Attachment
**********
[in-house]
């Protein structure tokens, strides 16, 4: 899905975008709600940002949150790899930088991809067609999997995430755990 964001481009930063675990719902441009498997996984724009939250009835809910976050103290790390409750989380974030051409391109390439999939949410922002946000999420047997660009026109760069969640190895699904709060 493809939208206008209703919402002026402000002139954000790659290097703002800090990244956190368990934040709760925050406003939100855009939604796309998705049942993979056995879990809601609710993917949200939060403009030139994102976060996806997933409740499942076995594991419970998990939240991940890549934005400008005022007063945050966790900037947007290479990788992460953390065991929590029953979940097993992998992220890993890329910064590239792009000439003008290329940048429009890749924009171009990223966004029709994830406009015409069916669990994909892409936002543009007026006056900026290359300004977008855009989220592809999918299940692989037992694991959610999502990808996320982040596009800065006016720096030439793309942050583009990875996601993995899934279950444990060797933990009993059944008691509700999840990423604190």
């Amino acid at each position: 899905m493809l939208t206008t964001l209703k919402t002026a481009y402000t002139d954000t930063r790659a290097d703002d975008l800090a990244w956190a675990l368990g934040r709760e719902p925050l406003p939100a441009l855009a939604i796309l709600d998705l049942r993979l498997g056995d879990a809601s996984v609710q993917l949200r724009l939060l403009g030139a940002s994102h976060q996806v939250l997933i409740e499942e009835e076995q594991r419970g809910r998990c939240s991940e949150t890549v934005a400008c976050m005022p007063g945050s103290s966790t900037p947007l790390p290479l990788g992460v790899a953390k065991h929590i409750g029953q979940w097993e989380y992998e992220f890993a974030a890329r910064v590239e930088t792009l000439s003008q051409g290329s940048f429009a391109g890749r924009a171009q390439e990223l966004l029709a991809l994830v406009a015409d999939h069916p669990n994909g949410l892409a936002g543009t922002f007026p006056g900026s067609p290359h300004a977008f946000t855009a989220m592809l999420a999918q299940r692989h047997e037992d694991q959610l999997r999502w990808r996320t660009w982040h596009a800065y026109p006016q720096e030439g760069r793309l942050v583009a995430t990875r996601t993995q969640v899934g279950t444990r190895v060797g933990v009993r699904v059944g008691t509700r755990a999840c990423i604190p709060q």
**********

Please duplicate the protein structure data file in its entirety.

[in-house]
């Protein structure tokens, strides 16, 4: 899905975008709600940002949150790899930088991809067609999997995430755990 964001481009930063675990719902441009498997996984724009939250009835809910976050103290790390409750989380974030051409391109390439999939949410922002946000999420047997660009026109760069969640190895699904709060 493809939208206008209703919402002026402000002139954000790659290097703002800090990244956190368990934040709760925050406003939100855009939604796309998705049942993979056995879990809601609710993917949200939060403009030139994102976060996806997933409740499942076995594991419970998990939240991940890549934005400008005022007063945050966790900037947007290479990788992460953390065991929590029953979940097993992998992220890993890329910064590239792009000439003008290329940048429009890749924009171009990223966004029709994830406009015409069916669990994909892409936002543009007026006056900026290359300004977008855009989220592809999918299940692989037992694991959610999502990808996320982040596009800065006016720096030439793309942050583009990875996601993995899934279950444990060797933990009993059944008691509700999840990423604190």
């Amino acid at each position: 899905m493809l939208t206008t964001l209703k919402t002026a481009y402000t002139d954000t930063r790659a290097d703002d975008l800090a990244w956190a675990l368990g934040r709760e719902p925050l406003p939100a441009l855009a939604i796309l709600d998705l049942r993979l498997g056995d879990a809601s996984v609710q993917l949200r724009l939060l403009g030139a940002s994102h976060q996806v939250l997933i409740e499942e009835e076995q594991r419970g809910r998990c939240s991940e949150t890549v934005a400008c976050m005022p007063g945050s103290s966790t900037p947007l790390p290479l990788g992460v790899a953390k065991h929590i409750g029953q979940w097993e989380y992998e992220f890993a974030a890329r910064v590239e930088t792009l000439s003008q051409g290329s940048f429009a391109g890749r924009a171009q390439e990223l966004l029709a991809l994830v406009a015409d999939h069916p669990n994909g949410l892409a936002g543009t922002f007026p006056g900026s067609p290359h300004a977008f946000t855009a989220m592809l999420a999918q299940r692989h047997e037992d694991q959610l999997r999502w990808r996320t660009w982040h596009a800065y026109p006016q720096e030439g760069r793309l942050v583009a995430t990875r996601t993995q969640v899934g279950t444990r190895v060797g933990v009993r699904v059944g008691t509700r755990a999840c990423i604190p709060q």